Wednesday, November 18, 2020

Disruption Delayed: Making Sense of Amazon’s Latest Pharmacy Moves

Amazon is getting more serious about pharmacy. ICYMI: Introducing Amazon Pharmacy: Prescription Medications Delivered.

This announcement is much less disruptive than it appears to be. Amazon is copying the GoodRx discount card model—including GoodRx’s partnership with Express Scripts. At the same time, Amazon is launching a mail pharmacy that will accept insurance and be in PBM pharmacy networks.

Amazon’s actions are another negative headwind for retail pharmacies, but not a fatal blow to the system. Perhaps Amazon will one day become a true disrupter. For now, Amazon is choosing to join the drug channel, not fundamentally change it.


Amazon Pharmacy operates as a home delivery pharmacy. It is built on the backbone of PillPack, which Amazon acquired for $700 million in 2018.

Just like any other pharmacy, Amazon relies on your pharmacy benefit plan to determine your out-of-pocket expenses. Nothing magical here.

Given its strong brand, many U.S. consumers may be willing to consider using Amazon Pharmacy. However, Amazon still faces significant challenges in the pharmacy industry:
  • For third-party-paid prescriptions, Amazon does not necessarily have a significant cost advantage over other pharmacies. It would likely offer discounts for PBM network participation that are comparable or only slightly lower than the discounts offered by the current pharmacy market participants.
  • For specialty drugs, Amazon will struggle to compete profitably with payer-owned specialty pharmacies. In addition, a specialty pharmacy’s personalized and complex patient services contrast with Amazon’s highly scalable yet impersonal infrastructure. Amazon would also need to gain access to manufacturers’ limited dispensing networks.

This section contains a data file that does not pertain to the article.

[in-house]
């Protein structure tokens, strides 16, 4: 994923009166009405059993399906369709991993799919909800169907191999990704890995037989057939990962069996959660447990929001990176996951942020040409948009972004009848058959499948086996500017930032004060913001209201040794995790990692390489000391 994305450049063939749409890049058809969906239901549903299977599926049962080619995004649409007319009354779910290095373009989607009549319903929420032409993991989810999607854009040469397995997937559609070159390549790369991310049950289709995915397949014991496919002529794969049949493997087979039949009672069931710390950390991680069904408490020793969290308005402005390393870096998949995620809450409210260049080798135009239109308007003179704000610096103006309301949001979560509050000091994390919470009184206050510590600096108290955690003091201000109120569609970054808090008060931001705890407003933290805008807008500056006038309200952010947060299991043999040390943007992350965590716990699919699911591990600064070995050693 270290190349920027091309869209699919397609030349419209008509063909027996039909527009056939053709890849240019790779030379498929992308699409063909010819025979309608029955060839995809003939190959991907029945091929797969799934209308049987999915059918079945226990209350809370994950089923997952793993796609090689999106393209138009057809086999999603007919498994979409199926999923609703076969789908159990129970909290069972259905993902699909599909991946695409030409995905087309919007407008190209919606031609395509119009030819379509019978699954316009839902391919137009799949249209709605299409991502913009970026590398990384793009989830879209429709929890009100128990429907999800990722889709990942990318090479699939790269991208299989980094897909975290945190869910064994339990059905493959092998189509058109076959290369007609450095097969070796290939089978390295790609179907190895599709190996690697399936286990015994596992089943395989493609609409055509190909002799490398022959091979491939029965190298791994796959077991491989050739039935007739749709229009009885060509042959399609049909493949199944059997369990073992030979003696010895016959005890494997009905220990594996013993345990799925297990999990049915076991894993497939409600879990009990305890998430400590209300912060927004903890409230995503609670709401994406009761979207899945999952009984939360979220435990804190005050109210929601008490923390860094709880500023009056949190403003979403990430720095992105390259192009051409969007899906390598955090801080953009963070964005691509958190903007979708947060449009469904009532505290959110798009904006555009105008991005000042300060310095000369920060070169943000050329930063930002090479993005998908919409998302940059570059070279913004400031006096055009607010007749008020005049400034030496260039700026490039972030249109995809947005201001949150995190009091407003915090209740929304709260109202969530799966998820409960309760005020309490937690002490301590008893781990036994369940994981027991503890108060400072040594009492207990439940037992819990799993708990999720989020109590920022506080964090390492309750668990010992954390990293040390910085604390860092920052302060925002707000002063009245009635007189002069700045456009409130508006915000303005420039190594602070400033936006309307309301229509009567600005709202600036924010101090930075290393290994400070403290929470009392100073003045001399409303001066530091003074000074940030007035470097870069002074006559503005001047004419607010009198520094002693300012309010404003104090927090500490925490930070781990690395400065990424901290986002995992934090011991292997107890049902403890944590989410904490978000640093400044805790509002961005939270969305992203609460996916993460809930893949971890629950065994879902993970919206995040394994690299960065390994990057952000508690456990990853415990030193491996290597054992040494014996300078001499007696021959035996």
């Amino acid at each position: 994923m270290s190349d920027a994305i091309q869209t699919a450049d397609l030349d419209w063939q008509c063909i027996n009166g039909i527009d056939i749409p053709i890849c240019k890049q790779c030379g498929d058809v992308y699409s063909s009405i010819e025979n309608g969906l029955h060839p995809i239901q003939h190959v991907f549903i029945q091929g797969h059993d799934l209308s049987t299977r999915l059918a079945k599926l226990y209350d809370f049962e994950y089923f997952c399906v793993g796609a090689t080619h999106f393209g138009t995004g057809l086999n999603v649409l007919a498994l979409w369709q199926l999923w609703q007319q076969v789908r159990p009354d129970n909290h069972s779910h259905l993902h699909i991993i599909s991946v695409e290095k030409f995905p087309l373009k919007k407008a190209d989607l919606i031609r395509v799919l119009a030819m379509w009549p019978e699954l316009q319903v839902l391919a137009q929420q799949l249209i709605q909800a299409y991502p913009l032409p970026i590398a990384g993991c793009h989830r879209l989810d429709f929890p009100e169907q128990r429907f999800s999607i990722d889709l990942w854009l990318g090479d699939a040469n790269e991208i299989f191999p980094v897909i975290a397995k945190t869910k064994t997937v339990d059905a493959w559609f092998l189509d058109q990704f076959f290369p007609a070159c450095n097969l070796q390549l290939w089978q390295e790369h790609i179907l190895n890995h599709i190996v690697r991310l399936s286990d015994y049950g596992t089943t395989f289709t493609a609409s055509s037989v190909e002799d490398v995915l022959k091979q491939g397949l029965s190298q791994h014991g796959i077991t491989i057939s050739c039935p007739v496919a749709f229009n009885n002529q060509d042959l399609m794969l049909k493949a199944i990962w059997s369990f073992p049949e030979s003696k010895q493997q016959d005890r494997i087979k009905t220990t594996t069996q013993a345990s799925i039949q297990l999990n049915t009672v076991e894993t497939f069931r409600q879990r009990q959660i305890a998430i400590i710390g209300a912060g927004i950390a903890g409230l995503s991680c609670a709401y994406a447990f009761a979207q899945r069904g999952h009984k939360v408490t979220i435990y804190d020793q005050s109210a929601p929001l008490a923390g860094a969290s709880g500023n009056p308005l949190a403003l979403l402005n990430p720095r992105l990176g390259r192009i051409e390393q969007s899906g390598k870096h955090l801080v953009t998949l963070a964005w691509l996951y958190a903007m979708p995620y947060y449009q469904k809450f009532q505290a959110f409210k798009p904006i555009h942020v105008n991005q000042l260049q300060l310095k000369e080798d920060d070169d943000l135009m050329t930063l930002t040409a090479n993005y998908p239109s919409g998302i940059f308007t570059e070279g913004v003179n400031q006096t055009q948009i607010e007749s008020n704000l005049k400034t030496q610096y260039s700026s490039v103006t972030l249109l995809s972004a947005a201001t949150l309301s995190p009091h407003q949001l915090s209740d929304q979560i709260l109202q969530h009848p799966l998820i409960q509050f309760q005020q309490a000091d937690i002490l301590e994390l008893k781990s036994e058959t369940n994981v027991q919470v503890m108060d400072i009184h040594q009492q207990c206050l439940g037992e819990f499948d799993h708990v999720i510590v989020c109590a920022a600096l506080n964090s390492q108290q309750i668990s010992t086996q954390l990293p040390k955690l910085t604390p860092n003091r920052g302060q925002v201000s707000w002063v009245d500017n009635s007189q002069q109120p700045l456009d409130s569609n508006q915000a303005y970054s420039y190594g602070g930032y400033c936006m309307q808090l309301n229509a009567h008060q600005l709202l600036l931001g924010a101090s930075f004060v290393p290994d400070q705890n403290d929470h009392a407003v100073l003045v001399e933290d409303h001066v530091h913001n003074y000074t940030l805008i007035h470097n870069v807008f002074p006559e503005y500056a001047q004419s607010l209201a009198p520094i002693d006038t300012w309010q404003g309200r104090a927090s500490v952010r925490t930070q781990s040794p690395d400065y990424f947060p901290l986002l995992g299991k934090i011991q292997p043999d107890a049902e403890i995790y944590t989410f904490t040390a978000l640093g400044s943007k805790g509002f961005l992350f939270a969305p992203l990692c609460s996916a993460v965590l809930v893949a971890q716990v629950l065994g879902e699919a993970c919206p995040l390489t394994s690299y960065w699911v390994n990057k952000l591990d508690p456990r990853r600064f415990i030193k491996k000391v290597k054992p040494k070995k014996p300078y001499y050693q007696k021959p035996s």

• Amazon is supplied by AmerisourceBergen, so its cost of goods is comparable to—or even slightly higher—than other pharmacies. As I see it, Amazon will continue to source via drug wholesalers as its business grows.
For more, see Section 12.5.1. of our 2020 Economic Report on U.S. Pharmacies and Pharmacy Benefit Managers.


The Amazon Prime prescription savings benefit is the more intriguing announcement, because it illustrates how Amazon’s healthcare ambitions have shrunk. Amazon’s move also validates GoodRx’s business model.

The Amazon Prime program works exactly like GoodRx or any other discount card program. Amazon Prime members can access lower prescription prices only when paying without their insurance. What’s more, you can even use the Amazon Prime discount card at a retail pharmacy.

To understand the warped economics of discount cards, I highly recommend you review my August article: How GoodRx Profits from Our Broken Pharmacy Pricing System.

Amazon is partnering with Cigna’s Express Scripts business via its Inside Rx business. For generic drugs, consumers save money by accessing Express Scripts’ network pharmacy rates, rather than a bogus cash prescription price offered by Amazon Pharmacy. For brand-name drugs, Inside Rx passes an unspecified portion of manufacturer’s rebates directly to uninsured patients. Thus, the prescriptions available via Amazon Prime are not considered cash-pay, because the claims are adjudicated by a PBM.